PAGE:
If you’re a ‘big cheese‘, you’re an important, successful, or influential person, and/or you have an important and powerful position in an organization. Alternatively you might be called, or call yourself, a big fish, big gun, big noise, big shot, or big wheel [source].
Apparently the word cheese was used in the 19th century to mean something that was good, genuine, pleasant or advantageous. In John Camden Hotten’s The Slang Dictionary of 1863 it is defined as:
Cheese, anything good, first-rate in quality, genuine, pleasant, or advantageous, is termed the cheese. The London Guide, 1818, says it was from some young fellows translating “c’est une autre chose” into “that is another cheese.” But the expression cheese may be found in the Gipsy vocabulary, and in the Hindostanee and Persian languages. In the last chiz means a thing—that is the thing, i.e., the cheese.
In Urdu چیز (cheez) does mean thing [source]. The same word in Persian (Farsi) means article, entity, item, matter, object, stuff or thing [source]. In Hindi चीज (cīj) means thing, matter, object or concern [source].
Some other interesting cheese-related from the The Slang Dictionary include:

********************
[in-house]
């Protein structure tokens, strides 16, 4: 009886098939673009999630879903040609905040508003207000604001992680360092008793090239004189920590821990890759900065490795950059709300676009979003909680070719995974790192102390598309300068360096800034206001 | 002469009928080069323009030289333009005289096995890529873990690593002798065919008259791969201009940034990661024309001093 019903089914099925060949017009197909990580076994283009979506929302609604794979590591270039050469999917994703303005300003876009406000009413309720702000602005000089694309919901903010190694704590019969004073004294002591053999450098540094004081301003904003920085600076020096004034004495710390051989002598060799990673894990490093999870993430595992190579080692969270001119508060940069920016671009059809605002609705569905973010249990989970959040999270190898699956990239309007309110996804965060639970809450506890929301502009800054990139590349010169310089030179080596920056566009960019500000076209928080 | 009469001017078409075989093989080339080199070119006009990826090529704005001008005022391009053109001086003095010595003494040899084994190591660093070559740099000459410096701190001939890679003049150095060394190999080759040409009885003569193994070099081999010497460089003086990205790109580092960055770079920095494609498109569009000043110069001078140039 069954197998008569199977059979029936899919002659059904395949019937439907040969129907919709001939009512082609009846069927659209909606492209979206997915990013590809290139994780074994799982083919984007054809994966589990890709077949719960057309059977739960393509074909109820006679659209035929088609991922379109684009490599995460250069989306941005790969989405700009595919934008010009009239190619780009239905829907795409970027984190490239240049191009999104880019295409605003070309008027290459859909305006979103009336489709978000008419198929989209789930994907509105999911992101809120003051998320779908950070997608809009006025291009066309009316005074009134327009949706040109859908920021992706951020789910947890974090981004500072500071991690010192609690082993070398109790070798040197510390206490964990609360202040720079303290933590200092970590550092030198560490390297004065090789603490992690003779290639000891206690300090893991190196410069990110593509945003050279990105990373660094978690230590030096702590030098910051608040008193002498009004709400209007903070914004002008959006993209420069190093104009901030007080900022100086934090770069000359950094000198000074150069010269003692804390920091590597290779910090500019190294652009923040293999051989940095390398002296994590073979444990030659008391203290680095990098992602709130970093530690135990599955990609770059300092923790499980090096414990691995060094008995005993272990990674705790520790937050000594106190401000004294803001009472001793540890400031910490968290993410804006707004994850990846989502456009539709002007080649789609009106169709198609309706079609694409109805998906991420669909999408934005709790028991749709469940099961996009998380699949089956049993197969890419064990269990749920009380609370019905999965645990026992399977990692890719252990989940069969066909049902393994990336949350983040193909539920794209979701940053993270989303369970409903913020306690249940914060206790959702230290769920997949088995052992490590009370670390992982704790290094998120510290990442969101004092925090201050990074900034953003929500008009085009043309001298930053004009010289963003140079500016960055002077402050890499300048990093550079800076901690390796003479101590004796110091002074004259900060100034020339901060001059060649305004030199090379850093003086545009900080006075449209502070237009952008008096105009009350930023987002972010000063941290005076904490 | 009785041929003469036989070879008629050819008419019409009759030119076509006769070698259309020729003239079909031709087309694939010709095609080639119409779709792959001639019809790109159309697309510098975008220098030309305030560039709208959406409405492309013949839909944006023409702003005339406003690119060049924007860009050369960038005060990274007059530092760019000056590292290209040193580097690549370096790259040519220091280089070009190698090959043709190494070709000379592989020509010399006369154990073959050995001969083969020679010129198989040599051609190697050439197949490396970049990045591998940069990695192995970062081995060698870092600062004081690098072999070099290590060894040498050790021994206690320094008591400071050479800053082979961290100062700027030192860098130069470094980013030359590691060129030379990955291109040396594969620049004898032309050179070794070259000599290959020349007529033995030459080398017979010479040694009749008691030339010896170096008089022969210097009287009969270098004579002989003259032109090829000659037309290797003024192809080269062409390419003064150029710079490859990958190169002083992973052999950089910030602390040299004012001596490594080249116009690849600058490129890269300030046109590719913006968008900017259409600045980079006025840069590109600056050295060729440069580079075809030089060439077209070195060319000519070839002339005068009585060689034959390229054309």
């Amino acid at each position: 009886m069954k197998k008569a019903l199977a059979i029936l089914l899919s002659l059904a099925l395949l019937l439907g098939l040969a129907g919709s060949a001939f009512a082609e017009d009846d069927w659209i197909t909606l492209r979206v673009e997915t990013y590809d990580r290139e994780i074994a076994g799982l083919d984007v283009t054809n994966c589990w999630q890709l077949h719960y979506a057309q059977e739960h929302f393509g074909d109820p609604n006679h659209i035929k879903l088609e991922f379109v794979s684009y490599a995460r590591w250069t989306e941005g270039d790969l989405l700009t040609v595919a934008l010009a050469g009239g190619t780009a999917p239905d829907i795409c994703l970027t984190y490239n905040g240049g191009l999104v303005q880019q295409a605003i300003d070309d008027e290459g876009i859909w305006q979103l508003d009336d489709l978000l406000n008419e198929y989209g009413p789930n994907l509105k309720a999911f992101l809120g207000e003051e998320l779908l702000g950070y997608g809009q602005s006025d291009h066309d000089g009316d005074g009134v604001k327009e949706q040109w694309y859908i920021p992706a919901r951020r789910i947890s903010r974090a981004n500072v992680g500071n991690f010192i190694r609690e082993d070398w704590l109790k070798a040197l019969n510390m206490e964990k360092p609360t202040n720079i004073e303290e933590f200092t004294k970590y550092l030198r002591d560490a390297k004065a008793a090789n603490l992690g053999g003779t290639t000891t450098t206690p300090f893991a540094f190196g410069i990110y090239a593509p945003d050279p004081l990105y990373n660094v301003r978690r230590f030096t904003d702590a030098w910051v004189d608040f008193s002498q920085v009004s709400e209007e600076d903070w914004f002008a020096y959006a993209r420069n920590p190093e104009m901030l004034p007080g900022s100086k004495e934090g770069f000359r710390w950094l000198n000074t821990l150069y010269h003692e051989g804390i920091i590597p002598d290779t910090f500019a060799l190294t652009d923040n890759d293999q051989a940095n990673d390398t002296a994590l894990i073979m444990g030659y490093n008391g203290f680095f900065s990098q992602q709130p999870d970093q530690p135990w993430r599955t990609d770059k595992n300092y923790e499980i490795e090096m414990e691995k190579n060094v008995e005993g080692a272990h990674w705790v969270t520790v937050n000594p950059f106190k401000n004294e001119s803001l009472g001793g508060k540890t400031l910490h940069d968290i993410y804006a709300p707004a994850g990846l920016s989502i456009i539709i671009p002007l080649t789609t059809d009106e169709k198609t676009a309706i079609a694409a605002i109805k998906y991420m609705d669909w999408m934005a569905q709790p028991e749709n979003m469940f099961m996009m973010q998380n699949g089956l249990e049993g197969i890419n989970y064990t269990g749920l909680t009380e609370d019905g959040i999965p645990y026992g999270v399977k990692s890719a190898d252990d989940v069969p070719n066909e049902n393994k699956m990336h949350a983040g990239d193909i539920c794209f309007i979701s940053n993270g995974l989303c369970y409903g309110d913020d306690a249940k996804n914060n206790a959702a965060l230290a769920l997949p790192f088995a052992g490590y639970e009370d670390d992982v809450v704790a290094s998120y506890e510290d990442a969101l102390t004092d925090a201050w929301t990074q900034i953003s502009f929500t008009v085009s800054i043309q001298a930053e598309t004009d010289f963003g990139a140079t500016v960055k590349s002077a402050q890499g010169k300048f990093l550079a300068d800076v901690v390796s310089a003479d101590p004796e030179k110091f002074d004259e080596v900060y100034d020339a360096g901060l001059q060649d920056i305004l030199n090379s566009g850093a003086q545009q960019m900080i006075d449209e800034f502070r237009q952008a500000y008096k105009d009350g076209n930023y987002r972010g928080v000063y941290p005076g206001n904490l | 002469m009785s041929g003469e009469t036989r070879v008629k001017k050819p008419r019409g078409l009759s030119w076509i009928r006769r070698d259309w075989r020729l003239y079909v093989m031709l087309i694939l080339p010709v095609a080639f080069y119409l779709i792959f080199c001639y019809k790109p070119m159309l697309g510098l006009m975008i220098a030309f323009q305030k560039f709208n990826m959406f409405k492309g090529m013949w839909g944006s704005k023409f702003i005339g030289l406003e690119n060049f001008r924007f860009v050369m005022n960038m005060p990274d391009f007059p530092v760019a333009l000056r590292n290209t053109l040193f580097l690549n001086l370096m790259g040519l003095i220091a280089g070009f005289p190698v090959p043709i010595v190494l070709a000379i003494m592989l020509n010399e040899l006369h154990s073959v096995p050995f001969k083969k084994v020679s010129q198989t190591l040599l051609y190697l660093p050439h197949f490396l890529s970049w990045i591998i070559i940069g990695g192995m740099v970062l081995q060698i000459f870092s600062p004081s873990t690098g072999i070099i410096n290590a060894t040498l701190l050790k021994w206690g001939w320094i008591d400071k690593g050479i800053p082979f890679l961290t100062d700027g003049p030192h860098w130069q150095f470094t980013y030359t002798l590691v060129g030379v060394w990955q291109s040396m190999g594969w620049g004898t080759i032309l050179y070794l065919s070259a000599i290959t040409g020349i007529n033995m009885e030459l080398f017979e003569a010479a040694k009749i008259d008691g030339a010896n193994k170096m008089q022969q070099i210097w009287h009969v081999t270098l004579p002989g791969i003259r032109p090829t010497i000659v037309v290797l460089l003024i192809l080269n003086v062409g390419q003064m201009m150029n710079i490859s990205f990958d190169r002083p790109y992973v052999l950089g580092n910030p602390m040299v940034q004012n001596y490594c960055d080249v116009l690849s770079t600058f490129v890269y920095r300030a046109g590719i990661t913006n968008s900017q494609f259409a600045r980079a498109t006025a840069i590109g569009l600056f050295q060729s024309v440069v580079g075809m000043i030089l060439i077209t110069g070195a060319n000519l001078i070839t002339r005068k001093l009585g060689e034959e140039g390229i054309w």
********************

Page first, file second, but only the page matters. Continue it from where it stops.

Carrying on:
Cheese, or cheese it (evidently a corruption of cease), leave off, or have done; “cheese your barrikin,” hold your noise. Term very common.
Cheesecutter, a prominent and aquiline nose. Also a large square peak to a cap. Caps fitted with square peaks are called cheesecutter caps.
Cheesy, fine or showy. The opposite of “dusty.”
Nowadays the meaning of cheesy has changed a bit, and means “vulgarly pretentious or sentimental”, “banal, trite or in poor taste” or “inferior, cheap and shoddy” [source].
The expression big cheese first appeared in O. Henry’s 1910 novel Unprofessional Servant in which it meant ‘wealth or fame’. The meaning of an important person first appears in The Olean Evening Times in June 1922 as, “The big mayor of Olean fair, You’re the big cheese on the scene.” [source].
In Swedish the equivalent of a big cheese is le stort, or a ‘big smile’, which certainly makes me smile.
What about in other languages?